Montine McNulty, CEO of the Arkansas Hospitality Association, recently told Talk Business & Politics that “independent homegrown restaurants” are at most risk during the pandemic.
“The cities reporting have gone from record-breaking collections in the first two months of the year to a 21.9% decrease. Without swift help from our state and federal government, closures of restaurants and hospitality businesses will happen at a rapid rate,” McNulty said.
Arkansas Medicaid Inspector General Elizabeth Smith, chair of the steering committee, said Arkansas House Speaker Matthew Shepherd, R-El Dorado, and Senate President Jim Hendren, R-Gravette, have endorsed the grant program.
Following are some of the draft guidelines for the program:
• Applicant must be located in Arkansas, have 250 or fewer employees, and must still be in some form of operation to apply.
• Applicant must provide financial data for a specified period (e.g., March through August) for the past three years. Additional data related to business finances and operations may be required.
• Applicant will have to report all prior COVID-19 assistance received from state and federal grants.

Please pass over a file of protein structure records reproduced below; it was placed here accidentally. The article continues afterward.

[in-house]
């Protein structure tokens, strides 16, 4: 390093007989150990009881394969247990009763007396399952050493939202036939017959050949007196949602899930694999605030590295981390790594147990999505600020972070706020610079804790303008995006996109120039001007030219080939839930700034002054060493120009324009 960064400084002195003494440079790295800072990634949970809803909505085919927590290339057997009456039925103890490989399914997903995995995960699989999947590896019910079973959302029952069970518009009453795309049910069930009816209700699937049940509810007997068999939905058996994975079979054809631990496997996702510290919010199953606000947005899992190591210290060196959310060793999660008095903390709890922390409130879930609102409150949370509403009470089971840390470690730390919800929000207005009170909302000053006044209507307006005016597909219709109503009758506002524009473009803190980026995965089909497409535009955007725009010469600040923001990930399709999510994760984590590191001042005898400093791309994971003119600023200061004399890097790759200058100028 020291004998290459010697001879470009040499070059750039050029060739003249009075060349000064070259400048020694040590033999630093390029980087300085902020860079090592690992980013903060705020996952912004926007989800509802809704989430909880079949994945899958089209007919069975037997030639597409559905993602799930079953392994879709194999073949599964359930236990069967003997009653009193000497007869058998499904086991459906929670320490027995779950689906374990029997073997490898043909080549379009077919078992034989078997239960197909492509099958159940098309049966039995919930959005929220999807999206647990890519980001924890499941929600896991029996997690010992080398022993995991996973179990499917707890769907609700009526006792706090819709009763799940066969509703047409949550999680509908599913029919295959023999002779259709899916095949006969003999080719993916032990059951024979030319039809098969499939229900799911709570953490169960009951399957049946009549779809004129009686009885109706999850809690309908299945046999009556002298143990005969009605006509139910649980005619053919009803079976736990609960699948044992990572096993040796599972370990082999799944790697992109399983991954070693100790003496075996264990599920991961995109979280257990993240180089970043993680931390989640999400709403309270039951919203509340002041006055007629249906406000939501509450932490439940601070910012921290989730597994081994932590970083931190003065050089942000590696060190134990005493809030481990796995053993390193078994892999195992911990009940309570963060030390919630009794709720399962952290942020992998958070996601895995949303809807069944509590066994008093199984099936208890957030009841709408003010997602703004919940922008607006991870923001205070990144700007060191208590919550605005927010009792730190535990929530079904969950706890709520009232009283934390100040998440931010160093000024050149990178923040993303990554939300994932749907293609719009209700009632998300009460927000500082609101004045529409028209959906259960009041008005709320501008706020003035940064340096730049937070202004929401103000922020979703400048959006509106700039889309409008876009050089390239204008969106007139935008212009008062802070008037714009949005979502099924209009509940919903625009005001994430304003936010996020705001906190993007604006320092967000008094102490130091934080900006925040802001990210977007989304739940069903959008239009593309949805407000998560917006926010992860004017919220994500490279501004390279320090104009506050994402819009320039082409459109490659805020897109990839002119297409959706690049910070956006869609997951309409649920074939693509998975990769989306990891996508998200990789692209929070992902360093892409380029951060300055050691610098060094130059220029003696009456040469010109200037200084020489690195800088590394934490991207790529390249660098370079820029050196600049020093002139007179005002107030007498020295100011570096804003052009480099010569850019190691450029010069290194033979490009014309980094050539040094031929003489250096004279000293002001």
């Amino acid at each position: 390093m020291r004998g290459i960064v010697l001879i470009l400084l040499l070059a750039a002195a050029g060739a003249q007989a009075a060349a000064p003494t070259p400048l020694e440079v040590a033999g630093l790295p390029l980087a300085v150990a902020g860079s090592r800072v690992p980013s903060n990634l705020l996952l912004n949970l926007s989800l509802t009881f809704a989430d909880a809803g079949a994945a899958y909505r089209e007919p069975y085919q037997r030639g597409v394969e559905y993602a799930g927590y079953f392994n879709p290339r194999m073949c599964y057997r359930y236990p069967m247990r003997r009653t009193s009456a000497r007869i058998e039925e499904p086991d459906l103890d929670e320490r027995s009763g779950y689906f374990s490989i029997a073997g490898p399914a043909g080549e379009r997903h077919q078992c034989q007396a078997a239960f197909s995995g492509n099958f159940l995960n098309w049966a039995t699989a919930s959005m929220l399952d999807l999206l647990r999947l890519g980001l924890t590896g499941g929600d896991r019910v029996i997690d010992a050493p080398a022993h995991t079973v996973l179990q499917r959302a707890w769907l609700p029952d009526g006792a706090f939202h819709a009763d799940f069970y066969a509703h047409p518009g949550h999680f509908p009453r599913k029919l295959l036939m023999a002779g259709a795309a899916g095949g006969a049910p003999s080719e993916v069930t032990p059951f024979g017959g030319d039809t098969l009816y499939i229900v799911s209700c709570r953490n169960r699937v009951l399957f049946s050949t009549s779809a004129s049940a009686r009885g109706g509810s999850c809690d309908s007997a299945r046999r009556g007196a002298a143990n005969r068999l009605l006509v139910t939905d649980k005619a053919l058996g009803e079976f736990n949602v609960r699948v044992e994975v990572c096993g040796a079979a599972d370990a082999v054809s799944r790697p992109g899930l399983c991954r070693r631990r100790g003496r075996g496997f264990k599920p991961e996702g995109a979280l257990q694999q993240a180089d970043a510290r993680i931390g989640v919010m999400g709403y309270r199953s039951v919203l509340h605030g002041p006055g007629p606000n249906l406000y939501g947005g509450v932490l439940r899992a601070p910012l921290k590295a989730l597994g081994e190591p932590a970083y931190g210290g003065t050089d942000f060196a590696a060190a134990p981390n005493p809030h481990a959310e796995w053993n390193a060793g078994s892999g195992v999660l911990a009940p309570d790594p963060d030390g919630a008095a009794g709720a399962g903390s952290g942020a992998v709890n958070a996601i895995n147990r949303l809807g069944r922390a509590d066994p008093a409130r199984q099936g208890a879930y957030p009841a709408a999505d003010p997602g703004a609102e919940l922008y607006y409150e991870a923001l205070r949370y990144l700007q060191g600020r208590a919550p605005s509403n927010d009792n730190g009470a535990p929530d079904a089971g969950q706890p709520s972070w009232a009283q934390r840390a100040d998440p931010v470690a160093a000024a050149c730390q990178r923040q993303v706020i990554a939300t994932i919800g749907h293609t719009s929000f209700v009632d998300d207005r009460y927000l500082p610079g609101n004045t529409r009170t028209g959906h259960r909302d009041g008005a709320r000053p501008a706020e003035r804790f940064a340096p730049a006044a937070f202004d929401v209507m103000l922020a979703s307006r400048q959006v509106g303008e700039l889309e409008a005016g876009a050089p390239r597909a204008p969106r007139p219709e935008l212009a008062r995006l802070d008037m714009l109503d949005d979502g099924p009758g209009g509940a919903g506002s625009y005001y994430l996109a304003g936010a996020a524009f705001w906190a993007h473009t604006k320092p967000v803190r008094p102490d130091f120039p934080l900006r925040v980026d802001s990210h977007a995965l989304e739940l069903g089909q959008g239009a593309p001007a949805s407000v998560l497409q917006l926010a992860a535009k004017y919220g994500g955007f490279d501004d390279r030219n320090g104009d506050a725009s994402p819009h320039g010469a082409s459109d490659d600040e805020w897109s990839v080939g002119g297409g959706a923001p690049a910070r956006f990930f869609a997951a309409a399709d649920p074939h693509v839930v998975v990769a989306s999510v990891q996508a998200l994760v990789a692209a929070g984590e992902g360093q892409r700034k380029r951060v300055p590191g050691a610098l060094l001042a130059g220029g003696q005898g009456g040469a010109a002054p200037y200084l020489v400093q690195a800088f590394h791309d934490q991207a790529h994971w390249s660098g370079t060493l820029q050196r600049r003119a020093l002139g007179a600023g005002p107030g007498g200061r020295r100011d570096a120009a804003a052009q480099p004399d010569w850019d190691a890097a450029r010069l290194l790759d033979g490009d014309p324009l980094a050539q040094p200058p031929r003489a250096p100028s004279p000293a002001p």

The program also includes a clawback provision for any businesses that fraudulently apply or if it’s discovered a grant previously received by a business prevents them from receiving more support.
Sen. Will Bond, D-Little Rock, wanted assurance from Hurst that relief would be provided to businesses in operation less than three years, saying it would be unfair to not support those who opened prior to COVID. Hurst stopped short of a guarantee but offered her “absolute pledge” that she would work with department attorneys and others to find an alternative for those businesses.
OTHER DISCUSSION, ACTIONS
Also during the meeting, Walther told committee members they are getting close to committing the state’s $1.25 billion federal allocations, advising them to “take a measured approach today to what we do.”
“All of them [budget requests] are good and they all have merit. … We as a committee are going to have some decisions with regard to which ones we fund and which ones we don’t. And my recommendation is we don’t get over the $1.25 billion. Let’s don’t commit to more than what we’ve been allocated,” Walther said.
The committee did not approve a request for $6.592 million on mobile health units targeted to support minority communities in the state. Instead, the Arkansas Department of Health was asked to return with a reduced expenditure for that effort.
The committee did approve an $8 million request from the Arkansas Department of Commerce to support the Lost Wages Assistance program that will soon provide $300 a week in added benefit for the unemployed in Arkansas. The committee also approved a $2.8 million request by the Arkansas Department of Commerce to pay Maximus, the third-party vendor managing the state’s unemployment insurance assistance call center.